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NEW YORK (GenomeWeb) – The gene variant that enabled Tibetans to adapt to living at such high altitudes appears to have come from Denisovans, researchers from the University of California, Berkeley, and BGI-Shenzen reported today in Nature.

This finding indicates that as modern humans moved into new regions, they mixed with other hominins already there, such as the now-extinct Denisovans, and picked up variants allowing them to adapt to these new locales.

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A small, early-stage trial of a combination therapy for brain cancer reports favorable responses in two patients, according to the Guardian.

Nature News writes that viral genomic surveillance in the US faces systemic issues.

President Joe Biden is seeking an increase in federal spending, including higher budgets for the National Institutes of Health and Centers for Disease Control and Prevention.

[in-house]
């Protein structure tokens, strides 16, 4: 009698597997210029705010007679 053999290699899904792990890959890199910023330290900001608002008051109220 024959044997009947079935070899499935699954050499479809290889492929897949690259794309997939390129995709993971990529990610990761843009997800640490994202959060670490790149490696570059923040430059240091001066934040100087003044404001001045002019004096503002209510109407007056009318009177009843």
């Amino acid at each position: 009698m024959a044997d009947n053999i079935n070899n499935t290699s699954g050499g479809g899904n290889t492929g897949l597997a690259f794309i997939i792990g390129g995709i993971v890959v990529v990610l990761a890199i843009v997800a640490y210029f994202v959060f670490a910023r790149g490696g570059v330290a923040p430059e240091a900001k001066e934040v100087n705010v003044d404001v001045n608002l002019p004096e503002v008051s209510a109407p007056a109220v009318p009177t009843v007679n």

In PLOS this week: sex-stratified genome-wide association study of chronic pain, sequencing data from Indigenous Mexican groups, and more.

Apr
21
Sponsored by
Mission Bio

This webinar, the first in a “Meet the Authors” series sponsored by Mission Bio, will discuss the application of single-cell analysis to decipher clonal evolution across several stages of disease development in myeloid malignancies. 

Apr
27
Sponsored by
Biognosys

This webinar, the first in our Next-Generation Proteomics for Precision Oncology series, will discuss how proteomics can help overcome the challenges of treating COVID-19 patients with oncologic comorbidities.

Apr
29
Sponsored by
Co-Diagnostics

Join Dr. Heather Fehling, Chief Scientific Officer at Clinical Reference Labs (CRL), as she provides some insights regarding the future applications of PCR testing.

Jun
16
Sponsored by
Biognosys

This webinar, the second in our Next-Generation Proteomics for Precision Oncology series, will discuss how unbiased discovery proteomics can be used to identify new key mechanisms and signatures supporting clinical decision-making for melanoma patients.